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Tag Archives for " Privacy Shield "

Intensifying Negotiations on transatlantic Data Privacy Flow

On March 25 EU Commissioner for Justice, Didier Reynders, and U.S. Secretary of Commerce, Gina Raimondo made a statement regarding future of transatlantic data flows.

The U.S. Government and the European Commission have decided to intensify negotiations on an enhanced EU-U.S. Privacy Shield framework to comply with the July 16, 2020 judgment of the Court of Justice of the European Union in the Schrems II case.

Source: Intensifying Negotiations on transatlantic Data Privacy Flow

Surveillance Concerns Could Hold Up European-U.S. Data Agreement for Years

One of the European Union’s top officials has warned negotiations with the U.S. over a new data-transfer agreement could take years rather than months.

EU officials hope to start new talks soon with U.S. Secretary of Commerce Gina Raimondo, whom the Senate confirmed last Tuesday and who is responsible for sealing a new trans-Atlantic data-flow deal.

It will be difficult to find a solution that protects Europeans’ data from U.S. law enforcement and intelligence authorities, EU Justice Commissioner Didier Reynders said in an interview.

Source: Surveillance Concerns Could Hold Up European-U.S. Data Agreement for Years

Senate Commerce Committee Holds Hearing on the Invalidation of the EU-U.S. Privacy Shield and the Future of Transatlantic Data Flows

On December 9, 2020, the Senate Committee on Commerce, Science and Transportation held a hearing on the Invalidation of the EU-U.S. Privacy Shield and the Future of Transatlantic Data Flows.

The hearing explored the policy issues that led to the Court of Justice of the European Union’s (CJEU) invalidation of the Privacy Shield framework in the Schrems II ruling. The hearing also discussed effects of the CJEU’s decision on U.S. businesses and what steps the U.S. government may take to develop a successor data transfer framework, including comprehensive federal privacy legislation.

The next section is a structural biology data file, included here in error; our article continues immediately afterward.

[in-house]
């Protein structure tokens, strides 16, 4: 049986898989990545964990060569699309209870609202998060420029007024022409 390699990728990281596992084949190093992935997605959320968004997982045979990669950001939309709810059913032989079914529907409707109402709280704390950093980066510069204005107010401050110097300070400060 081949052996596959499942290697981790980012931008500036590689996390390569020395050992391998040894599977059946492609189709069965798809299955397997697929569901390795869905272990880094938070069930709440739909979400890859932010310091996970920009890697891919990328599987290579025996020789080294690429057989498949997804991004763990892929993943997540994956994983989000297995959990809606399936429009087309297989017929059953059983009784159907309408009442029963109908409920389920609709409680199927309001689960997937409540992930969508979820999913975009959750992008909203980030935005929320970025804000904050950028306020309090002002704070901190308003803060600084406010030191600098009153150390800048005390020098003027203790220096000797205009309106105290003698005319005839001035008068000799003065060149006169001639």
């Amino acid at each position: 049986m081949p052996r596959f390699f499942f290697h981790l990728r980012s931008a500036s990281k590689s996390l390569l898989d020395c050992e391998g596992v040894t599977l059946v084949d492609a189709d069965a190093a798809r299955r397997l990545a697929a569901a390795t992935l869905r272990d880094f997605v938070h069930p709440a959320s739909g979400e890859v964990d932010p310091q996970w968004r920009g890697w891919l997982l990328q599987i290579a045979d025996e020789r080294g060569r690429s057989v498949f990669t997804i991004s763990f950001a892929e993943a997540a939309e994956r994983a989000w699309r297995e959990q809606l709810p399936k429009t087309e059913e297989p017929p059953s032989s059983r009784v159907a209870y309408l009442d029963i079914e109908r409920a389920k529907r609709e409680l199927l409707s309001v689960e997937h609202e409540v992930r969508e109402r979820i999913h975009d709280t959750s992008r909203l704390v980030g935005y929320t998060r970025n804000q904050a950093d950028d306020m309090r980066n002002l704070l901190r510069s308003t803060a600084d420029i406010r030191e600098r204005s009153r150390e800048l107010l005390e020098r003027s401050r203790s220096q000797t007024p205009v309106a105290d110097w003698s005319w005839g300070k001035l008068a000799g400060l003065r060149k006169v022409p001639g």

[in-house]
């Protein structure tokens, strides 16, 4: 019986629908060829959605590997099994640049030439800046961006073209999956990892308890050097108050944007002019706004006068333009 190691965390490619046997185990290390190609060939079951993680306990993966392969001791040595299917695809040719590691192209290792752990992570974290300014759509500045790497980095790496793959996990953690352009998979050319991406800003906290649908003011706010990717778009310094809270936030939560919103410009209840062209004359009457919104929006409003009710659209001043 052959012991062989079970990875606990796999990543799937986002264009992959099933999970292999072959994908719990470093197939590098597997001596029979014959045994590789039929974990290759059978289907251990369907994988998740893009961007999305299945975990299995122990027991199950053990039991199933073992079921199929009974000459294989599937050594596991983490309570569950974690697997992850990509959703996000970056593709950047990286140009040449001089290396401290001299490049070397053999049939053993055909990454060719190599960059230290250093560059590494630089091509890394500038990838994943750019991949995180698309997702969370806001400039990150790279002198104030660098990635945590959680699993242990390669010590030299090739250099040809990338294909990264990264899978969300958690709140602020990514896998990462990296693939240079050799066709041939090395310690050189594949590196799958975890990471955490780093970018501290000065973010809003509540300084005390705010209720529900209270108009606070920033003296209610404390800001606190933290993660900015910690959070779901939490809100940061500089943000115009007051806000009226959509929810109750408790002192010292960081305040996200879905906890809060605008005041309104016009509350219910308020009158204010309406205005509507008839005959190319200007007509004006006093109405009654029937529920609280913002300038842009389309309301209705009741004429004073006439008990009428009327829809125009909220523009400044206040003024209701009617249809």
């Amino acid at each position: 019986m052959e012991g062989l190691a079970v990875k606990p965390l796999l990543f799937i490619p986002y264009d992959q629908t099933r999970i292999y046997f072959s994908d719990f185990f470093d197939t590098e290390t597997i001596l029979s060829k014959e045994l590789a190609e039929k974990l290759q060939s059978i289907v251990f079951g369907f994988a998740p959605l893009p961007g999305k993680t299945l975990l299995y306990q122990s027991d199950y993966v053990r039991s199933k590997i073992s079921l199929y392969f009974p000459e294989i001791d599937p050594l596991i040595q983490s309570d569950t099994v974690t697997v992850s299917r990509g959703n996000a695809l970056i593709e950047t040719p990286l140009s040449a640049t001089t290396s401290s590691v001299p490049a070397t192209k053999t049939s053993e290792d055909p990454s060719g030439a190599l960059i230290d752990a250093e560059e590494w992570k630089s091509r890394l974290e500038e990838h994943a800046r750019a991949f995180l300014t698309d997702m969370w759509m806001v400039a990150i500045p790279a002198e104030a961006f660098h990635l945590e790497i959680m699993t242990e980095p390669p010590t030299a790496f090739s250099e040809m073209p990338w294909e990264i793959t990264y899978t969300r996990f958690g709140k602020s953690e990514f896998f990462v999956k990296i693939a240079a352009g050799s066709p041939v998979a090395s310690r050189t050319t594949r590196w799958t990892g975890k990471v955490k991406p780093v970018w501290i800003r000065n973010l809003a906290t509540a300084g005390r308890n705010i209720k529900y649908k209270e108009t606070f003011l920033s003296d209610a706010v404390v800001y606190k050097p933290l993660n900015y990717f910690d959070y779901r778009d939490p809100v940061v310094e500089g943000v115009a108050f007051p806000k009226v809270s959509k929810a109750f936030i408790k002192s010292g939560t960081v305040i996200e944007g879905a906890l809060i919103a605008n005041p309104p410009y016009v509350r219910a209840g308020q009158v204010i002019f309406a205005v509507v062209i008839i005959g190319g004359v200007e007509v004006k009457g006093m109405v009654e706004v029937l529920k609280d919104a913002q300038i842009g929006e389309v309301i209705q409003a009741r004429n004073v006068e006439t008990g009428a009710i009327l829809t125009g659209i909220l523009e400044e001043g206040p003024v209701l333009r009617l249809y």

Source: Senate Commerce Committee Holds Hearing on the Invalidation of the EU-U.S. Privacy Shield and the Future of Transatlantic Data Flows | Privacy & Information Security Law Blog

New EU-U.S. data transfer pact not any time soon

Companies hoping the EU and the new U.S. administration will soon strike a new transatlantic data transfer pact to replace one struck down by a court will probably have to wait months for any result, the head of the EU privacy watchdog said on Friday.

“I don’t expect a new solution instead of Privacy Shield in the space of weeks, and probably not even months, and so we have to be ready that the system without a Privacy Shield like solution will last for a while,” told  European Data Protection Supervisor (EDPS) Wojciech Wiewiorowski.

Source: New EU-U.S. data transfer pact? Not any time soon, says EU privacy watchdog | Reuters

EU-US data transfer clarity may take several months, warns head of EDPS

European Data Protection Supervisor (EDPS) Wojciech Wiewiorowski says he does not expect a new solution to the Privacy Shield problem for several months, as the Biden administration grapples with other priority issues.

The head of the EDPS told Reuters said he is doubtful that EU businesses will receive clarity in the coming weeks and months over the uncertainty around EU-US data transfers.

Source: EU-US data transfer clarity may take several months, warns head of EDPB

European recommendations following Schrems II Privacy Shield ruling cast doubt on cloud encryption practices